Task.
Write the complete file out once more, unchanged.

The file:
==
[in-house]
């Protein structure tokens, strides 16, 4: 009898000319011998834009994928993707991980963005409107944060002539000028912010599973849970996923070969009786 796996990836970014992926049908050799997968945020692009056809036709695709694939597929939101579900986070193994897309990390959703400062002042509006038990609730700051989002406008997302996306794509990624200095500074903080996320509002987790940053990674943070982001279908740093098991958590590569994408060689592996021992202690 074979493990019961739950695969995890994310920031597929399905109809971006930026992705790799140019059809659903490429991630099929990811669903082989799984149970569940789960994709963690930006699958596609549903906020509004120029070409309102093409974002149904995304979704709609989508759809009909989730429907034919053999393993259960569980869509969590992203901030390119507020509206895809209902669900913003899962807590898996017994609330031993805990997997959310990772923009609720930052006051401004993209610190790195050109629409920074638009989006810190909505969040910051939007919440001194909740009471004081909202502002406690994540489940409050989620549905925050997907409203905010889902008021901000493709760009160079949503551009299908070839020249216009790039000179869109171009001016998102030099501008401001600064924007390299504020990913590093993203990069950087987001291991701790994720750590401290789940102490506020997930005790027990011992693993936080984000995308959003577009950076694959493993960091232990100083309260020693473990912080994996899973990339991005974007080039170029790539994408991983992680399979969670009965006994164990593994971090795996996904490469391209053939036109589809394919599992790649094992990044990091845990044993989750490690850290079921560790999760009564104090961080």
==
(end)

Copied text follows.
[in-house]
């Protein structure tokens, strides 16, 4: 009898000319011998834009994928993707991980963005409107944060002539000028912010599973849970996923070969009786 796996990836970014992926049908050799997968945020692009056809036709695709694939597929939101579900986070193994897309990390959703400062002042509006038990609730700051989002406008997302996306794509990624200095500074903080996320509002987790940053990674943070982001279908740093098991958590590569994408060689592996021992202690 074979493990019961739950695969995890994310920031597929399905109809971006930026992705790799140019059809659903490429991630099929990811669903082989799984149970569940789960994709963690930006699958596609549903906020509004120029070409309102093409974002149904995304979704709609989508759809009909989730429907034919053999393993259960569980869509969590992203901030390119507020509206895809209902669900913003899962807590898996017994609330031993805990997997959310990772923009609720930052006051401004993209610190790195050109629409920074638009989006810190909505969040910051939007919440001194909740009471004081909202502002406690994540489940409050989620549905925050997907409203905010889902008021901000493709760009160079949503551009299908070839020249216009790039000179869109171009001016998102030099501008401001600064924007390299504020990913590093993203990069950087987001291991701790994720750590401290789940102490506020997930005790027990011992693993936080984000995308959003577009950076694959493993960091232990100083309260020693473990912080994996899973990339991005974007080039170029790539994408991983992680399979969670009965006994164990593994971090795996996904490469391209053939036109589809394919599992790649094992990044990091845990044993989750490690850290079921560790999760009564104090961080």